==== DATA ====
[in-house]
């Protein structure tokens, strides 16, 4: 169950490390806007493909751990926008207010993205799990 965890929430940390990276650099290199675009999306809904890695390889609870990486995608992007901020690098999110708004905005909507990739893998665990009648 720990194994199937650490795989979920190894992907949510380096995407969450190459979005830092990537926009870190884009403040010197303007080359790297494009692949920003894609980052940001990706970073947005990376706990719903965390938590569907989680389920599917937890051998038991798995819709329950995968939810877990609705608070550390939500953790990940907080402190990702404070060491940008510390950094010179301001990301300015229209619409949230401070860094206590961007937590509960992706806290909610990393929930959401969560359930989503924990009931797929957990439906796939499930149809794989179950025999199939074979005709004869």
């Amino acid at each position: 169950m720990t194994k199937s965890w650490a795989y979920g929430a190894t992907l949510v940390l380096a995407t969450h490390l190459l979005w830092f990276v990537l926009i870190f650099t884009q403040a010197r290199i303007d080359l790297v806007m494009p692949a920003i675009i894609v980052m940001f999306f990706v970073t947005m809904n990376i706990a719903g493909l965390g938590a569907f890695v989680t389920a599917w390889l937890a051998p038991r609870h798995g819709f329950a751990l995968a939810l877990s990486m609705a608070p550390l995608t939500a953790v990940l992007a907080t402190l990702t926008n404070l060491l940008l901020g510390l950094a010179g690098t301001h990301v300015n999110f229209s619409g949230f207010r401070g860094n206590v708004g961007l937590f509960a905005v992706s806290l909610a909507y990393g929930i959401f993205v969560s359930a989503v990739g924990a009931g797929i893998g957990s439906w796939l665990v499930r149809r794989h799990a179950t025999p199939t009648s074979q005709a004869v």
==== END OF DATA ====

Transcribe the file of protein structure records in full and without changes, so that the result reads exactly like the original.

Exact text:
[in-house]
């Protein structure tokens, strides 16, 4: 169950490390806007493909751990926008207010993205799990 965890929430940390990276650099290199675009999306809904890695390889609870990486995608992007901020690098999110708004905005909507990739893998665990009648 720990194994199937650490795989979920190894992907949510380096995407969450190459979005830092990537926009870190884009403040010197303007080359790297494009692949920003894609980052940001990706970073947005990376706990719903965390938590569907989680389920599917937890051998038991798995819709329950995968939810877990609705608070550390939500953790990940907080402190990702404070060491940008510390950094010179301001990301300015229209619409949230401070860094206590961007937590509960992706806290909610990393929930959401969560359930989503924990009931797929957990439906796939499930149809794989179950025999199939074979005709004869």
């Amino acid at each position: 169950m720990t194994k199937s965890w650490a795989y979920g929430a190894t992907l949510v940390l380096a995407t969450h490390l190459l979005w830092f990276v990537l926009i870190f650099t884009q403040a010197r290199i303007d080359l790297v806007m494009p692949a920003i675009i894609v980052m940001f999306f990706v970073t947005m809904n990376i706990a719903g493909l965390g938590a569907f890695v989680t389920a599917w390889l937890a051998p038991r609870h798995g819709f329950a751990l995968a939810l877990s990486m609705a608070p550390l995608t939500a953790v990940l992007a907080t402190l990702t926008n404070l060491l940008l901020g510390l950094a010179g690098t301001h990301v300015n999110f229209s619409g949230f207010r401070g860094n206590v708004g961007l937590f509960a905005v992706s806290l909610a909507y990393g929930i959401f993205v969560s359930a989503v990739g924990a009931g797929i893998g957990s439906w796939l665990v499930r149809r794989h799990a179950t025999p199939t009648s074979q005709a004869v």